long ibis::part::getJointDistribution (const char *cname1, const char* cname2, const char *cond, std::vector<double>& bounds1, std::vector<double>& bounds2, std::vector<size_t>& counts) const;This function has very similar calling sequence as the function
getDistribution
. The main difference is that there are two
variable names and two set of bin boundaries. Let
n_{1}
denote the number of values in array
bounds1
and n_{2}
denote the number of
values in array bounds2
, there are
n_{1}+1
bins for variable 1 and
n_{2}+1
bins for variable 2. Algotether, there are
(n_{1}+1)(n_{2}+1)
bins. Similar to
getDistribution
, this function also return the number of
bins upon successful completion.
The two-dimensional bins are linearized in array counts
in
the usually raster scan order. For each bin of variable 1, it packs all
the bins defined by variables two one after another as illustrated in
the following diagram.
(..., bounds1[0]) (..., bounds2[0]) (..., bounds1[0]) [bounds2[0], bounds[1]) (..., bounds1[0]) [bounds2[1], bounds[2]) ... (..., bounds1[0]) [bounds2[n2-1], ...) [bounds1[0], bounds1[1])(..., bounds2[0]) [bounds1[0], bounds1[1])[bounds2[0], bounds[1]) [bounds1[0], bounds1[1])[bounds2[1], bounds[2]) ... [bounds1[1], bounds1[2])[bounds2[n2-1], ...) [bounds1[2], bounds1[3])(..., bounds2[0]) ... [bounds1[n1-1], ...) (..., bounds2[0]) [bounds1[n1-1], ...) [bounds2[0], bounds2[1]) [bounds1[n1-1], ...) [bounds2[1], bounds2[2]) ... [bounds1[n1-1], ...) [bounds2[n2-1], ...)
table
object, there are two ways to compute a
column distribution, one makes use of std::vector
to
compute a more accurate distribution and the other tries to fill the
distribution into two user provided arrays.
long ibis::part::getCumulativeDistribution (const char *cname, std::vector<double>& bounds, std::vector<size_t>& counts) const; long ibis::part::getCumulativeDistribution (const char *cname, size_t nbc, double *bounds, size_t *counts) const; long ibis::part::getCumulativeDistribution (const char *cname, const char *conditions, std::vector<double>& bounds, std::vector<size_t>& counts) const; long ibis::part::getCumulativeDistribution (const char *cname, const char *conditions, size_t nbc, double *bounds, size_t *counts) const;In the above functions, the argument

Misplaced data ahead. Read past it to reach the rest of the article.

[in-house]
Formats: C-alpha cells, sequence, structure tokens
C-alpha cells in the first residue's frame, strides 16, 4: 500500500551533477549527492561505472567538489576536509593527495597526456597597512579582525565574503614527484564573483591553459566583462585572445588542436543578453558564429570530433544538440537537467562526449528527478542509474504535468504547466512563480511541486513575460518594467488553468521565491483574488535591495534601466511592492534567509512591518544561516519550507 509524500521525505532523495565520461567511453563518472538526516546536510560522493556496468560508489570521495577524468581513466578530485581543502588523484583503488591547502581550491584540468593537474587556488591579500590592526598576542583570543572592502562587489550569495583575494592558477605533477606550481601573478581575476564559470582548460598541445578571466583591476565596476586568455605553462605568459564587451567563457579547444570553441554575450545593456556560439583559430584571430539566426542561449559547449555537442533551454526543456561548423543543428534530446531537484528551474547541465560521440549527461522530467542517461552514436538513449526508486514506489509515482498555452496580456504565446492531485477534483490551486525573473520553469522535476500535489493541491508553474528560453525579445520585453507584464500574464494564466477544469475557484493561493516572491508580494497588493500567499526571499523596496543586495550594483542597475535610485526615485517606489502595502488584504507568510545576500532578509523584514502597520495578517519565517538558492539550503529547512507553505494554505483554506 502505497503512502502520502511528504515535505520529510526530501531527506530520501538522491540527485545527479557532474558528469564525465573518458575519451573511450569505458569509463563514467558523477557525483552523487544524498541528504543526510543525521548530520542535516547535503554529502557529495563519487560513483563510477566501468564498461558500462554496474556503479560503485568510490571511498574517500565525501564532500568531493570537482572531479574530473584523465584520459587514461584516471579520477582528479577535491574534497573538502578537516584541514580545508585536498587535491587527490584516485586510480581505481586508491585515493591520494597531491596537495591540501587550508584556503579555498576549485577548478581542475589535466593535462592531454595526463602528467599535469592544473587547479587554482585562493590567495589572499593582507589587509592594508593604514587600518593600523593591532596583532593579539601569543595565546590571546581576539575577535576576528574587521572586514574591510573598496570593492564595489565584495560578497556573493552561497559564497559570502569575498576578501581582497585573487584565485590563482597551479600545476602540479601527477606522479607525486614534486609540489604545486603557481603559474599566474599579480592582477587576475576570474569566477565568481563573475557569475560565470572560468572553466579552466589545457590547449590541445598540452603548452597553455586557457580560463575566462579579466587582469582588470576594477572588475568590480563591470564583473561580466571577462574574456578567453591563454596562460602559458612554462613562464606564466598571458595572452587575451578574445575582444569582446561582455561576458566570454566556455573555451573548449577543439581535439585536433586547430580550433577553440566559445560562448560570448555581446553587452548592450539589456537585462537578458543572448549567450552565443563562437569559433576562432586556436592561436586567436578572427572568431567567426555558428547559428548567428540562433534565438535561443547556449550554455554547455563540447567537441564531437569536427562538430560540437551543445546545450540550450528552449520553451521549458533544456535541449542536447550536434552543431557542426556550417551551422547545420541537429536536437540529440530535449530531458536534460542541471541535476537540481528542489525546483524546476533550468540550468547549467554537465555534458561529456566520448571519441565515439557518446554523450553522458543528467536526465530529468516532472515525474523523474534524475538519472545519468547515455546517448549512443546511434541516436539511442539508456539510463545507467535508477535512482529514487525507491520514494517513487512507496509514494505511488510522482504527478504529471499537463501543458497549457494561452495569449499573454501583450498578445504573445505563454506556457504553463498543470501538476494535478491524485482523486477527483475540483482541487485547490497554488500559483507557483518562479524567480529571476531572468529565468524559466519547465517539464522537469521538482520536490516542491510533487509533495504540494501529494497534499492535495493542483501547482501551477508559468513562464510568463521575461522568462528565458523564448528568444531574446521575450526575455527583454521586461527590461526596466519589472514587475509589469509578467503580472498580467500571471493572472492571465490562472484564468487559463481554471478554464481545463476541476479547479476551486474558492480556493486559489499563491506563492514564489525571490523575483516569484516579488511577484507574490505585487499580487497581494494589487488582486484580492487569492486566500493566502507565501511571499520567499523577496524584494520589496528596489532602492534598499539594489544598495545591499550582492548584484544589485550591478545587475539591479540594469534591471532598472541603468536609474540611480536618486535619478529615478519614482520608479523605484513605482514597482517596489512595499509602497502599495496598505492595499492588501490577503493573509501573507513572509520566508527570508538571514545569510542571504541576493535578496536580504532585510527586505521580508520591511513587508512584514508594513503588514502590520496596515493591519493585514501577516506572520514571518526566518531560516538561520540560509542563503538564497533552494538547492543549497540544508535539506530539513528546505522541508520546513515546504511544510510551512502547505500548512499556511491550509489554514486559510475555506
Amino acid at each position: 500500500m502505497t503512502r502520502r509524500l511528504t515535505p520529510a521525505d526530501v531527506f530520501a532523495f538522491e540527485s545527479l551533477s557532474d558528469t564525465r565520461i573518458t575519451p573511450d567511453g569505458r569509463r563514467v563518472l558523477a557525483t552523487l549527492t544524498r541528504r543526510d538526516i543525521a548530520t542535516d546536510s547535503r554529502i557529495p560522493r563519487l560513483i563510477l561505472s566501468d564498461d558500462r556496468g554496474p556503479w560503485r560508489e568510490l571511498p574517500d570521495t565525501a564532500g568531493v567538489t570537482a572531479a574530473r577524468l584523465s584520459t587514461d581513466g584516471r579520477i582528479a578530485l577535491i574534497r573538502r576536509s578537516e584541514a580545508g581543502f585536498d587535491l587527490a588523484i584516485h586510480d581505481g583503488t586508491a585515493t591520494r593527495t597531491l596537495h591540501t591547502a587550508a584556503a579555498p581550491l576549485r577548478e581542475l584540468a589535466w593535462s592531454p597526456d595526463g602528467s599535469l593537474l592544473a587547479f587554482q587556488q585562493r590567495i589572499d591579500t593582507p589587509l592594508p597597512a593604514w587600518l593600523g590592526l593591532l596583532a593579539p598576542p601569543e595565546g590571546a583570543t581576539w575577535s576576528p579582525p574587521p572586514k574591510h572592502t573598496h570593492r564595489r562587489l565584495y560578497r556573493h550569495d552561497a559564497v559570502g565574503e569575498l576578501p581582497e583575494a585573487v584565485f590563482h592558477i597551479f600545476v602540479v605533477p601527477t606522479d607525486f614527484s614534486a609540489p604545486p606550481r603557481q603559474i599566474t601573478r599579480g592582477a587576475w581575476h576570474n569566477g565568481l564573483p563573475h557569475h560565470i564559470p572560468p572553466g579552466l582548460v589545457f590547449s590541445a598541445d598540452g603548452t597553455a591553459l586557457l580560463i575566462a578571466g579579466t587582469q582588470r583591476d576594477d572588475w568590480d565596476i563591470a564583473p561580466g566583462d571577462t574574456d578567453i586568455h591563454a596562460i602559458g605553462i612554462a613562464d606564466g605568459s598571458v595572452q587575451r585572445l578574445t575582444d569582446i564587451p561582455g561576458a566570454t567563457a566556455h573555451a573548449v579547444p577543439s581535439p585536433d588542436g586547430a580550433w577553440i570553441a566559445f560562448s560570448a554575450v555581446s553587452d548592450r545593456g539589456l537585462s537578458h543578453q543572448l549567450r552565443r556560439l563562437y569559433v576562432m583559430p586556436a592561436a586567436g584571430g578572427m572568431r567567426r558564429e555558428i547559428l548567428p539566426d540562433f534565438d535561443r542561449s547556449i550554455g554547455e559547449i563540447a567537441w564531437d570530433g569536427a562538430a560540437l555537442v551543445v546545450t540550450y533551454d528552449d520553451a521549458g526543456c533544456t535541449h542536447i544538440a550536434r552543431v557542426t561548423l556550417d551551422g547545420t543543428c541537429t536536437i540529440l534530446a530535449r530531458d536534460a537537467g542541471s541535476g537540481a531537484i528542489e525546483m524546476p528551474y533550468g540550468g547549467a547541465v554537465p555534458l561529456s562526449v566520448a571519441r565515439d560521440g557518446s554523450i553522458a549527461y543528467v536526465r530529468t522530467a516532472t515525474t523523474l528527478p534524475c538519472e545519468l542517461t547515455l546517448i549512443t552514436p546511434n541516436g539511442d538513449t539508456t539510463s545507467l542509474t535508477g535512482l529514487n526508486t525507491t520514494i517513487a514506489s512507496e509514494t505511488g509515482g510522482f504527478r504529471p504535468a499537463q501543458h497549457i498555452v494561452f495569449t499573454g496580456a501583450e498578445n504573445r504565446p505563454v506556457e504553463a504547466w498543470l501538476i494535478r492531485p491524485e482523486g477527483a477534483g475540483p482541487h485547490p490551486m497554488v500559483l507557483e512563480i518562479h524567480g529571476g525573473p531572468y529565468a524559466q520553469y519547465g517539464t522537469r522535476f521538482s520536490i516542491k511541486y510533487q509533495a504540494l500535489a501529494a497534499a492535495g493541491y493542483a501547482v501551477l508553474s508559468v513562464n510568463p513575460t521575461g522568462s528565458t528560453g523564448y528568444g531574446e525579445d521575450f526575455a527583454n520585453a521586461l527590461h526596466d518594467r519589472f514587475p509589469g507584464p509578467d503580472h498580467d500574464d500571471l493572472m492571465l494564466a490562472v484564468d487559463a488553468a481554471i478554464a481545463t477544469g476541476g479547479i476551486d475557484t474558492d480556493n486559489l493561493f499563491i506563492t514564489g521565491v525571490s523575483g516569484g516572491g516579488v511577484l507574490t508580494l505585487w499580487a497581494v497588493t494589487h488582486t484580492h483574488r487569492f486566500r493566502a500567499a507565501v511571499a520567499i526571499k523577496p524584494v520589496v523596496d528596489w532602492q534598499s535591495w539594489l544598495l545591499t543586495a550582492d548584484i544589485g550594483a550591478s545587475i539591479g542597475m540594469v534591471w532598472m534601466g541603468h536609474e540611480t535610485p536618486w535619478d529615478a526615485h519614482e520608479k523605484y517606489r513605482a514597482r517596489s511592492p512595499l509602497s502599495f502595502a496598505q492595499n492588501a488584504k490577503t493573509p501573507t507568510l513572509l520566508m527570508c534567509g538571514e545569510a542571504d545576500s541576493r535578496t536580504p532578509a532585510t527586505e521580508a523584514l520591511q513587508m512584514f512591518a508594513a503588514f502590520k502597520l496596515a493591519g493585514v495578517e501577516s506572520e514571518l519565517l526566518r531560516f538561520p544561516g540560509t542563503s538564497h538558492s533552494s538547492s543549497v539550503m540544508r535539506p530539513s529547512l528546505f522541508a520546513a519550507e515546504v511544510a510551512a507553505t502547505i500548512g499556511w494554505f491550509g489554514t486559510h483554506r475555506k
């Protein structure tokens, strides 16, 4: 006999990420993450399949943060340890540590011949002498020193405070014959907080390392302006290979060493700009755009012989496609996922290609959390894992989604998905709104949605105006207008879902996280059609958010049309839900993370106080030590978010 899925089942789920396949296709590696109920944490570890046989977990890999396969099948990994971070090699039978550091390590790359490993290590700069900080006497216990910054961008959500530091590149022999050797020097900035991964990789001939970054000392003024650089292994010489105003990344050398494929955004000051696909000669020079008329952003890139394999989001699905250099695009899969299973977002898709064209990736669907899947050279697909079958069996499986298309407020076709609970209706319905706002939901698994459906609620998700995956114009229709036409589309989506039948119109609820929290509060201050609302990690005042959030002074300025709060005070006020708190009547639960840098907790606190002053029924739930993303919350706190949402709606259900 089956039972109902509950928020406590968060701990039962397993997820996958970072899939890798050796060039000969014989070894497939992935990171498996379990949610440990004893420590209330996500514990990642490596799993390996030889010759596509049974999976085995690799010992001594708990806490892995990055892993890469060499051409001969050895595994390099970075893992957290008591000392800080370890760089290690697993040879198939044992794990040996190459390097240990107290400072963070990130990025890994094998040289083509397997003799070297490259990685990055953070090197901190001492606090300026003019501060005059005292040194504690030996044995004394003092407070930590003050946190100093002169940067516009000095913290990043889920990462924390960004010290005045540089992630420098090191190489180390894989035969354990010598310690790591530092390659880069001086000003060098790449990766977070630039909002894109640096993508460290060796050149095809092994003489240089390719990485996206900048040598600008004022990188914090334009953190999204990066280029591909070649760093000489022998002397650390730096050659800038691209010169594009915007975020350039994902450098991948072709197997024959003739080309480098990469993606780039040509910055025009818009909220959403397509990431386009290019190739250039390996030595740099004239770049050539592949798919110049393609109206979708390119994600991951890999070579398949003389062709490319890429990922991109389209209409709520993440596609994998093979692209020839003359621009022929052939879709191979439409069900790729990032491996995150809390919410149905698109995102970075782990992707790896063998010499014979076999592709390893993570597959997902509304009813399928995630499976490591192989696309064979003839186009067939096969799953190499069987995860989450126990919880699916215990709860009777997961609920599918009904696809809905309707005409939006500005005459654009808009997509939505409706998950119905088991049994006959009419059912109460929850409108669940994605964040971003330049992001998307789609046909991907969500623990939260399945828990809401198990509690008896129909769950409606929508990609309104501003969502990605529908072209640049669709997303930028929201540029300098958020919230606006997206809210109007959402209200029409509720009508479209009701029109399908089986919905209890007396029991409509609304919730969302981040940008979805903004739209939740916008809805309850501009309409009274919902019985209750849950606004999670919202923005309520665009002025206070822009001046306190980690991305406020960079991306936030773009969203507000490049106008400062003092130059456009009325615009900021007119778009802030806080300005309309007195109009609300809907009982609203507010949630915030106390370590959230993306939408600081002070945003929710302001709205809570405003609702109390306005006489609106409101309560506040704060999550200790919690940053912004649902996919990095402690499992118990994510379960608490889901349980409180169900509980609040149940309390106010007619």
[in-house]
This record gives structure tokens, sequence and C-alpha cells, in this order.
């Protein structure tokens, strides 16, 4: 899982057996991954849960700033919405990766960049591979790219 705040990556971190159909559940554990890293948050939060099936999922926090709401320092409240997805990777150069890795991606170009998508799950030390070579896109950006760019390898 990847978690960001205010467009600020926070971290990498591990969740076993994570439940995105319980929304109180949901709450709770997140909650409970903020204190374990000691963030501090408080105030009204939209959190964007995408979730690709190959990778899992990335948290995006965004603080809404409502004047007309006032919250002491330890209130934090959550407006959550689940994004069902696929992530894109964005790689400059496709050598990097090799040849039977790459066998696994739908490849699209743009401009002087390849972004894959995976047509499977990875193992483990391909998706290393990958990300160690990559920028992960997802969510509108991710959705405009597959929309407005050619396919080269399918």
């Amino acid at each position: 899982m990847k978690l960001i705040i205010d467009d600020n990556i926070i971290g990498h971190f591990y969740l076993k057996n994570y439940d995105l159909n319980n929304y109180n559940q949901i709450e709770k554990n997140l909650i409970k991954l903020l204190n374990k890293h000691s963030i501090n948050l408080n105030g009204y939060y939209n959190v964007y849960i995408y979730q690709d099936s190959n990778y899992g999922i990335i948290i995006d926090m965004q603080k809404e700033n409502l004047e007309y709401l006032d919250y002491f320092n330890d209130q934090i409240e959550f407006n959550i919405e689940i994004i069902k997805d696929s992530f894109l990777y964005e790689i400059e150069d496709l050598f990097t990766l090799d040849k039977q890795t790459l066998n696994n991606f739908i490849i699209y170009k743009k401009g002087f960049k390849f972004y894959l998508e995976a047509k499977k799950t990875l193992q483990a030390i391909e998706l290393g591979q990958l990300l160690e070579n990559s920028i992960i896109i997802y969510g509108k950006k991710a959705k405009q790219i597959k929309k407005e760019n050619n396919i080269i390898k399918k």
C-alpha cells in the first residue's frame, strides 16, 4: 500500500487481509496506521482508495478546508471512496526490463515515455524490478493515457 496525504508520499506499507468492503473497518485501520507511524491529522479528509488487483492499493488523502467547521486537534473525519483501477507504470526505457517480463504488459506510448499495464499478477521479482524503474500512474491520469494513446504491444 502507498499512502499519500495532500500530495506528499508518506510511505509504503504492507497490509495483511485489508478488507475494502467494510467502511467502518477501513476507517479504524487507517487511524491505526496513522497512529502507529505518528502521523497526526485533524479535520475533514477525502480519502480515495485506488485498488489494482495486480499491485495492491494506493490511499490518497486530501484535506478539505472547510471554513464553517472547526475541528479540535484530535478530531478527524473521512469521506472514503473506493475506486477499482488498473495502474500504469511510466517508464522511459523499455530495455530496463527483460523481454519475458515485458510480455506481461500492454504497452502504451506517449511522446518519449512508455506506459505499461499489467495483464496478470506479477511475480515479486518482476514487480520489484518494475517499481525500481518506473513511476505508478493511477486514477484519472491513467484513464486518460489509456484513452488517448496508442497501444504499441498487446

cname
is for the
column name (i.e., ibis::column::info::name
). The value
counts[i]
stores the number of rows whose column
cname
contains values less than bounds[i]
. If
there is no NULL values in the column, the value of
counts[0]
would be zero and the last element of
bounds
would have a value that is larger than the actual
maximum.
A set of conditions may be applied to restriction the computation of the
data distribution. For example, if there are two variables in the table
named A
and B
, one may specify a set of
conditions such as "A > 5 and B < 6" or "A > sqrt(B) and 1 < B < 4."
When a set of conditions is specified, the cumulative data distribution
returned is the distribution of the column subject to the conditions.
This is useful for conditional analysis.
The input argument nbc
is the maximum number of values to
be stored in the two pointers that appear later in the calling sequence.
The actual number of values stored in bounds
and
counts
is never more than nbc
.
If a column object is available, one may directly call the following
function to get the data distribution, which is equivalent to the first
version of the ibis::part::getCumulativeDistribution
.
long ibis::column::getCumulativeDistribution(std::vector<double>& bounds, std::vector<size_t>& counts) const;
getCumulativeDistribution
will cause a bitmap index to be
created if one does not exist already. This may take some time.
However, this will reduce the time required in the future operations.